It’s Not Rocket Science…Or is It?
I have a confession to make: I don’t like school projects. Yeah, I know, bad mom. But seriously, these projects are meant for the child to do on their own. Of course we all know that never happens. Perhaps I should have done what several of my daughter’s friend’s parents do with school projects: just recycle one from an older sibling. Sadly, my conscience is too queasy for that.
It started out well. We—I decided to ride shotgun on the project selection lest she pick something too complicated—picked out a pretty easy experiment using cereal and other household items. I also put my foot down and told her “no groups”, thus eliminating the coordination of schedules of multiple teenage girls who can’t drive yet. Off to a great start. (cue the ominous music) The experiment involved grinding up breakfast cereal, adding a little water to it and putting it into a plastic bag. Then, she’d skim a magnet over the bag to gather the iron, weigh the iron and compare it to the label on the box to determine if the label was accurate or not. Simple, huh? Bill Nye the Science Guy even had a You-tube video with the how-to’s. Then comes experiment day. Now, in the Solheim house, I get all the written or creative projects. Dad gets all the messy, tactile ones. That’s just the way it is. (I should mention here that my husband’s involvement is risky because he’s a bit like Tim Allen’s Tim, the Tool Man, Taylor character and many of the projects end up being somewhat souped up pretty quickly. Just ask our neighbors about the labyrinth of gutters that graced our backyards in preparation for the AP Physics boat races!)
The first step was to grind up the cereal in the food processor. Tim—I mean Dad—insisted he needed “more power” to properly grind the cereal and our coffee grinder was quickly sacrificed. Then came the little problem of the magnet. It seemed the craft store magnet I’d purchased for a few dollars wasn’t strong enough—can you hear the chest pounding and grunting? So, off to his contractor supply store he went for “more power” in a magnet. Twenty dollars later, we have a magnet that must be kept at least fifty feet away from all the computers in the house and perhaps cell phones, too!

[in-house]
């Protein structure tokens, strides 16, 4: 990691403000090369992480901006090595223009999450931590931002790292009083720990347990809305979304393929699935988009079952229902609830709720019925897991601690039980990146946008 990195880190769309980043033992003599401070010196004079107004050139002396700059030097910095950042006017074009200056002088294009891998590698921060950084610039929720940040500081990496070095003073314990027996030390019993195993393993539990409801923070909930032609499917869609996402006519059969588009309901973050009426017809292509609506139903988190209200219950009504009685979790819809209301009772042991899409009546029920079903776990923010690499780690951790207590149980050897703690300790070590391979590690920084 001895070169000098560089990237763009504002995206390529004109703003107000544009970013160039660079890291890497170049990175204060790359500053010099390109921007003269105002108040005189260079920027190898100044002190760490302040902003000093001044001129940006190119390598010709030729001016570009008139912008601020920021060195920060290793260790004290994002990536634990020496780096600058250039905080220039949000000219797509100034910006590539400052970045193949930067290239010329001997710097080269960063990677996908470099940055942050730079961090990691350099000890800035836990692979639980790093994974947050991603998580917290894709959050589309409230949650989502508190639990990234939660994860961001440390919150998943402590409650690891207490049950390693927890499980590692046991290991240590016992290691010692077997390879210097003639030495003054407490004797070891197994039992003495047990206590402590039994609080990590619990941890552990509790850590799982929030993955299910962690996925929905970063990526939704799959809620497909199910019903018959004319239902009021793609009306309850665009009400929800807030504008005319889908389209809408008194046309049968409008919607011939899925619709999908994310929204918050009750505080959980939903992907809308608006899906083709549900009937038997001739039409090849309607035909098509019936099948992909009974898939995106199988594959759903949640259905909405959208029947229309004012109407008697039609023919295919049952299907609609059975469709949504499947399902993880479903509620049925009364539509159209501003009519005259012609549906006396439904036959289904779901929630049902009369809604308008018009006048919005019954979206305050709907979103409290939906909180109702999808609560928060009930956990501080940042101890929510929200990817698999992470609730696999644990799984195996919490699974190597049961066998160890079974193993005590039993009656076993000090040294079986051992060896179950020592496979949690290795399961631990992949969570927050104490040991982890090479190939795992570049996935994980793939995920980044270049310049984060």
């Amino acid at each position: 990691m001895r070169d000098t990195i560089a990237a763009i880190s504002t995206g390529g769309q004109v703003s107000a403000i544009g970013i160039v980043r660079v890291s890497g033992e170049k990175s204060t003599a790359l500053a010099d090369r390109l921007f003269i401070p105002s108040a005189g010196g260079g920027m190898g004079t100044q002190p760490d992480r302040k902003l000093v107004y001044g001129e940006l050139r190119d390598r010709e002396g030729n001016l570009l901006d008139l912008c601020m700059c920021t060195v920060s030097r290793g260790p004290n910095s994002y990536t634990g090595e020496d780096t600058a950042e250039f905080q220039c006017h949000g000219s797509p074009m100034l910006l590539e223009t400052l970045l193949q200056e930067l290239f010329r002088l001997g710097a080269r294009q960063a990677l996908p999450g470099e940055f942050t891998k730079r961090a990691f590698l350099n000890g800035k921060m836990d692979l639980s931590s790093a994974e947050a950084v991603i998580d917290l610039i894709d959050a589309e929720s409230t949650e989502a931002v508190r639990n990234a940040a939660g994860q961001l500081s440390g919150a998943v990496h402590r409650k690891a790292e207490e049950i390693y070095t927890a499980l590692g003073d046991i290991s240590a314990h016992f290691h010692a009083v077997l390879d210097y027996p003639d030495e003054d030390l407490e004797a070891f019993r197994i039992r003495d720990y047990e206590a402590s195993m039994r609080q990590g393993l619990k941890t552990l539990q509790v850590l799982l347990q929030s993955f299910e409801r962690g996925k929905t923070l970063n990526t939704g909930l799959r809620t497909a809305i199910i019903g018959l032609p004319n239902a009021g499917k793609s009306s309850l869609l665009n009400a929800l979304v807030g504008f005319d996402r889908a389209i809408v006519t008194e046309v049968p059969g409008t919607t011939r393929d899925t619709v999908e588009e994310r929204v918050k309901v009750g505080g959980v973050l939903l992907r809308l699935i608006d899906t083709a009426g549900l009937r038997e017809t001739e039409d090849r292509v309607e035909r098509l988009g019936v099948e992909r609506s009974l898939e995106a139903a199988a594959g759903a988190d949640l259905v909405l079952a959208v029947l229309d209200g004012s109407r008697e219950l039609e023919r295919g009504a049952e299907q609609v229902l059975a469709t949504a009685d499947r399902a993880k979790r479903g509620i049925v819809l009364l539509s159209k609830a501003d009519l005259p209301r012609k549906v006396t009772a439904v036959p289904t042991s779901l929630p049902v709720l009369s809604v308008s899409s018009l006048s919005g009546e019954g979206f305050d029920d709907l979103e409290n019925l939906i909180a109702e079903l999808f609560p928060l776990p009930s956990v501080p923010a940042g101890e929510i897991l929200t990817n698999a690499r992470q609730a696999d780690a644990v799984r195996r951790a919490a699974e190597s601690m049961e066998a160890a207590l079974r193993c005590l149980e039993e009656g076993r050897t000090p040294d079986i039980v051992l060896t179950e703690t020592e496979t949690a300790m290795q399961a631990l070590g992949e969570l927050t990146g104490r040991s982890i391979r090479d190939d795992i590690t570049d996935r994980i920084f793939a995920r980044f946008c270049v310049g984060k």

Okay, so six different kinds of cereals are ground and bagged: the iron has been dragged to one corner of the bag and it’s ready to be weighed. Hold on! It seems my little Weight Watcher’s scale only weighs in grams and the iron needs to be measured in milligrams to correspond to the food label. Holy snot! Two pairs of eyes look accusingly at me. And now you see why I hate school projects. How is this my fault? Shouldn’t she have checked this out for herself? It’s her grade, after all.
No problem, we’ll just call a chemist friend to see if he might have a scale that weighs in milligrams. The Science Fair Goddess is smiling down upon us because he does, but we have to wait until after the Packers school the Giants to use it (yes, we started at 4 o’clock on a Sunday afternoon). We ask if we can just pick it up and use it here since we’re already set up, only to be told his scale retails for over $5,000 and it really shouldn’t be moved. Panic sets in because any work done in a separate lab other than the student’s kitchen has to be pre-approved and “signed off” on in advance. My daughter is hyperventilating at this point. I just want the whole mess out of my kitchen so I can cook dinner!
Amazon to the rescue. Fifty bucks later, I arranged for a scale calibrated in milligrams to be overnighted to our house. I’ve also probably gotten myself on some DEA list because, really, who buys a scale in milligrams besides drug dealers? Crisis averted. And the best part: I somehow was able to scurry off to Bunko while she and Dad redid the experiment a few nights later with the new scale.
At this point, it’s all over except for the big display board. Of course, she waited until the final day of Christmas break to complete it. It’s only due the day they get back! But her board rocks. Sadly, she doesn’t have much by way of creative skills—I have the test scores to prove it—but she does have her father’s Tool Man mentality: “Go big or go home!” I doubt anyone else’s board has flashing lights and removable magnets. 🙂
And that’s how I spent my Christmas vacation.
What about you? Any great school project stories out there? I’d love to commiserate with you.